baiza had to test them, of course. she decided they didn’t work as hats, but they were good for baby blankets.
i started adding the hexagon round after i had like 40 circles…
and here’s the sequencing i’m hoping for. if you look in the picture above, you can see that i have the outside rings matching a diagonal line \ like a backslash, and the inside rings matching in a horizontal row. in the picture below, the external rings diagonal is a forward slash / and the inside rings are vertical columns.
and today i decided i needed an idea of what my final dimensions should be so i could figure out how many i’d need of what colors. i’m using leftover sock yarn, so i’m a bit concerned about running out and interruping the design at key points… buying more yarn would completely defeat the purpose. although i admit, i’m buying the white yarn to pull it all together. sigh.
for the moment i’m shooting for about the size of the coffee table, which is 28″x42″ (71×107 cm), though land of nod tells me crib blankets are more like 36″x48″ (92×122 cm)… by my rough calculations i need about 230 hexagons to cover the coffee table… right now i have 81, and i’ve been working on this for about a month. that’s 35% of the blanket… so two more months until i’m done. hmmmmm.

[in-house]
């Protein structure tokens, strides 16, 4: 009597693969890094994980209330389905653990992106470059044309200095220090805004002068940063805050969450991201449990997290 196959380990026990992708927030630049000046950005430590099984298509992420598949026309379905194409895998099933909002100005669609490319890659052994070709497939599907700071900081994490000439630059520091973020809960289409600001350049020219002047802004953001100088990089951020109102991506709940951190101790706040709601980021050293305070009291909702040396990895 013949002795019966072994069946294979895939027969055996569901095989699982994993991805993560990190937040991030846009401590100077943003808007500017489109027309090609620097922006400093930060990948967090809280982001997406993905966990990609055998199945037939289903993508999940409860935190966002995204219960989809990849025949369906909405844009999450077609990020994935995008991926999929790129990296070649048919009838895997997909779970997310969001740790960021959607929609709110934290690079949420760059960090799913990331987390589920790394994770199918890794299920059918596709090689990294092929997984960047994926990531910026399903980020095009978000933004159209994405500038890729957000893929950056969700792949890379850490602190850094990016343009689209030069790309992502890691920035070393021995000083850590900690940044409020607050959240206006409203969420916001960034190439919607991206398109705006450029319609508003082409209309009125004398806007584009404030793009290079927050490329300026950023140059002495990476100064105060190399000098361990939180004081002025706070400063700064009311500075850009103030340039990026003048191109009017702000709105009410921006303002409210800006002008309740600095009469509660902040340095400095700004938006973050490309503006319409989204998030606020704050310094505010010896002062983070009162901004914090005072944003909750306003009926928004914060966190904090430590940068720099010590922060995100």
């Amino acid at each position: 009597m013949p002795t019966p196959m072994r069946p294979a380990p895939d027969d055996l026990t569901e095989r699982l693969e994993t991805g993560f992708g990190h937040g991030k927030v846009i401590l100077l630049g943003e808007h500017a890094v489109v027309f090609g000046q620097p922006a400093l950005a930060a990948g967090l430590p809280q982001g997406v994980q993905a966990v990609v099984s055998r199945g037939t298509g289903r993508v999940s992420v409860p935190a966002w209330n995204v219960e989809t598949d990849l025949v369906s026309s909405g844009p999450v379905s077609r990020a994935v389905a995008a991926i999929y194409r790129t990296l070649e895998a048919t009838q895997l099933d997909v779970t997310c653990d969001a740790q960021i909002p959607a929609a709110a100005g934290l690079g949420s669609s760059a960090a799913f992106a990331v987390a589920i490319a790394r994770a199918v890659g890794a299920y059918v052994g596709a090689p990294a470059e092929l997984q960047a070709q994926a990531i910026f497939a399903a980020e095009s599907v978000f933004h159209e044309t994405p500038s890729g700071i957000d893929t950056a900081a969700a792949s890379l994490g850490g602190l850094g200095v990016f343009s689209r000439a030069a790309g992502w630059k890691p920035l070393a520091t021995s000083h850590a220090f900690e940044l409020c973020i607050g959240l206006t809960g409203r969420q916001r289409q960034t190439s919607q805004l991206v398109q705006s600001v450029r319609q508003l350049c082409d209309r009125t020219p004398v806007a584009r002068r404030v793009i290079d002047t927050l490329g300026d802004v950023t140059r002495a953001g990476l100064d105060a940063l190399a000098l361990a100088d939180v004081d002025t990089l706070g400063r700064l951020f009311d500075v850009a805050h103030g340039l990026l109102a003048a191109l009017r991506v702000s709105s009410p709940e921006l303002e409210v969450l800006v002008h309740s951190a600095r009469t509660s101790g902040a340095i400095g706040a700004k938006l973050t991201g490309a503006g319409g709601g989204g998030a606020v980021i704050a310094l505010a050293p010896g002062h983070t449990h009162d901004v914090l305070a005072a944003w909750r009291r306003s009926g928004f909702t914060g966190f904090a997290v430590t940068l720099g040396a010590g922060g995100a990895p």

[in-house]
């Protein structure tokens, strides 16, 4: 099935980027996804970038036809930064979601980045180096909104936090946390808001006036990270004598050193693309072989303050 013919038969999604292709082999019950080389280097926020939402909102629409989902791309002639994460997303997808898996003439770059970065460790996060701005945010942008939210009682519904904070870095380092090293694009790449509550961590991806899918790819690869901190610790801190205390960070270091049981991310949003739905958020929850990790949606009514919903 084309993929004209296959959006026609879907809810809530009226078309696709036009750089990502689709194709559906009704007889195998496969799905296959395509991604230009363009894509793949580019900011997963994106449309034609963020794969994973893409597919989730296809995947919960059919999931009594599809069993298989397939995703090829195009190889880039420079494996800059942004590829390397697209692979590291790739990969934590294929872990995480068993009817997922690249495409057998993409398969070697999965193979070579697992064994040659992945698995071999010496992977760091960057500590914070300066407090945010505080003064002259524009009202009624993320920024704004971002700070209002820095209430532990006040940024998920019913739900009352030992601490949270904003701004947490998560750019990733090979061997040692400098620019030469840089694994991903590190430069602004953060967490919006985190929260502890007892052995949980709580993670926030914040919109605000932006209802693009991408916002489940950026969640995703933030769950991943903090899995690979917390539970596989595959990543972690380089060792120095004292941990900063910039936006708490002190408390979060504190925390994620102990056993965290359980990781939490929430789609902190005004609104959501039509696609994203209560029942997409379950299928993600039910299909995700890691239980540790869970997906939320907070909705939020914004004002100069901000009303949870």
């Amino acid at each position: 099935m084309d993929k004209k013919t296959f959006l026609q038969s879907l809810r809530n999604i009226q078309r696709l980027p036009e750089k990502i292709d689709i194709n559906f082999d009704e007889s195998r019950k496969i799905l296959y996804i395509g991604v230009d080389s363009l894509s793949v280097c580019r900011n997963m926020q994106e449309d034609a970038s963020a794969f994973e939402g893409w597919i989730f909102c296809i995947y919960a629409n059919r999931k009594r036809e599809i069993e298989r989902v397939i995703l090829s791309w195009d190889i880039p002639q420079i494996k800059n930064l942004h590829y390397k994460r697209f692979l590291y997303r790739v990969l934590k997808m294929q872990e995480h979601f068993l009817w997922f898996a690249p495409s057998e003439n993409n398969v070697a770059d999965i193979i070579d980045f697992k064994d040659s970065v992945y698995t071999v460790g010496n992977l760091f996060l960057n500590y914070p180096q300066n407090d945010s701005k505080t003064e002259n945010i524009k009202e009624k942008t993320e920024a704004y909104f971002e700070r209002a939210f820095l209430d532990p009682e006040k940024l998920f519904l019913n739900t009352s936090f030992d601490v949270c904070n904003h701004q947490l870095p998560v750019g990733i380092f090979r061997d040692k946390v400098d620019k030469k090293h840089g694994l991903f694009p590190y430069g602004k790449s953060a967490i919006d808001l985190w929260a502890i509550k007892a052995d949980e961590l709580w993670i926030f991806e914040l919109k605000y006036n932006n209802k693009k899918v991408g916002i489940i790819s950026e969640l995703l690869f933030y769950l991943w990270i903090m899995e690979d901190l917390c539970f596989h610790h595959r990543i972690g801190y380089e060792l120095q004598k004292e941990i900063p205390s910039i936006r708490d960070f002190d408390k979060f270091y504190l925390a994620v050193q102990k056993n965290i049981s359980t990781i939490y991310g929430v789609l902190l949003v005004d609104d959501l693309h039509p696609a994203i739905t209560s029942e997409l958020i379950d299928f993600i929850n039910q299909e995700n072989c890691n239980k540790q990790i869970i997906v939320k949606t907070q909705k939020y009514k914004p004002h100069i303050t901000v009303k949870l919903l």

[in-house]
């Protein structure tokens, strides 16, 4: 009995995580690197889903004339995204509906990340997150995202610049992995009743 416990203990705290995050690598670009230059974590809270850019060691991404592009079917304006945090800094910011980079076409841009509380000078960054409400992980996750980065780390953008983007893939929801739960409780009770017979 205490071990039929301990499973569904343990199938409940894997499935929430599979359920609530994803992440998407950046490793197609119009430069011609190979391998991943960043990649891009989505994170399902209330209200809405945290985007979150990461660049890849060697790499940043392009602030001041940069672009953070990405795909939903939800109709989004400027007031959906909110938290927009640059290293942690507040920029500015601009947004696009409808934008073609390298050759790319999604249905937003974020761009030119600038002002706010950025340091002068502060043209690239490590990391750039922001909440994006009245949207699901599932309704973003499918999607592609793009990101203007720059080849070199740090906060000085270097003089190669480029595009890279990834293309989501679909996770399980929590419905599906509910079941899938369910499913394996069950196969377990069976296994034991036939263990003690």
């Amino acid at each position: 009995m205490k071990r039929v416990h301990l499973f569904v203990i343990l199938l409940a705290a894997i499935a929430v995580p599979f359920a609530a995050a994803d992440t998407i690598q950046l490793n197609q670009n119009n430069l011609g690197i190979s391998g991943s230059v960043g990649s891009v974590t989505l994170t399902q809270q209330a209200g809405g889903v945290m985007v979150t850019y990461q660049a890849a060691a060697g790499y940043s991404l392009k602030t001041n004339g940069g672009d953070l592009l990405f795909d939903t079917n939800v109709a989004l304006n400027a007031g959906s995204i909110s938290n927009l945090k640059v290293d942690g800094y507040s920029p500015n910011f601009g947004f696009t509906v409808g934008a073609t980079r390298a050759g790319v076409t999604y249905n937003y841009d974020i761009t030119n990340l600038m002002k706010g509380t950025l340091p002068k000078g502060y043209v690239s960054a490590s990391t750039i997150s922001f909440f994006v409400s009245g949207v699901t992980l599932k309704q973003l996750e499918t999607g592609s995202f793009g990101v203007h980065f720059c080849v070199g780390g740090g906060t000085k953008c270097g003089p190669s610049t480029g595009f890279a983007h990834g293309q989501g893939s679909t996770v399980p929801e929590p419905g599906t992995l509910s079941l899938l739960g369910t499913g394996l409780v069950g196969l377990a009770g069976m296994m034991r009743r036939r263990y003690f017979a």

after doing those calculations, i’m feeling a bit underwhelmed by my progress. but the color relationships have been really fun to explore, and i think it’s turning out beautifully! so wish me luck!
are any of you guys impetuous project starters? tell me i’m not alone in this.
i subscribe to the idea that there should be a place for everything, and everything in its place. it’s a lovely ideal, though in truth the apartment is rarely in that state. but when an opportunity presents itself to improve upon a storage solution, i am always game. and the prettier the container, the better. there’s a time and a place for clear plastic storage bins (many, actually), but sometimes you want something a bit prettier.
the thing about having a bachelor in fine arts is that as you acquire the degree, you acquire a lot of fine art materials. i have a rather fine collection of colored pencils for example:
but their container? distinctly lackluster! so when i realized that this coffee container was just the right size to manage the job, i was quite pleased.
oh, coffee… how i love thee. ahem. what was i saying? right. ah, but as beautiful as the coffee is, and as fine as the packaging on this is, it could be better…
cue the supplies! exacto blade, my often-friend, occasional bitter enemy, pretty paper, ruler, surface for cutting that isn’t something precious to me. not shown:books by hand ph neutral pva glue. would have been nice, but wasn’t on hand: bone folder.
i cut the paper down to size and glued it down:
ah… that looks much better!
making any aesthetic upgrades for storage around the house? finding any new purposes for food containers?
as i’m sure you have picked up on by now, i have been thinking quite a bit about the concept of visual mending. i really like it. why, when something breaks, should it go back to looking exactly the way it did before it broke? there are so many examples of things looking equally nice, sometimes better, if you take a bit to think about how to go about mending them in a way that isn’t invisible.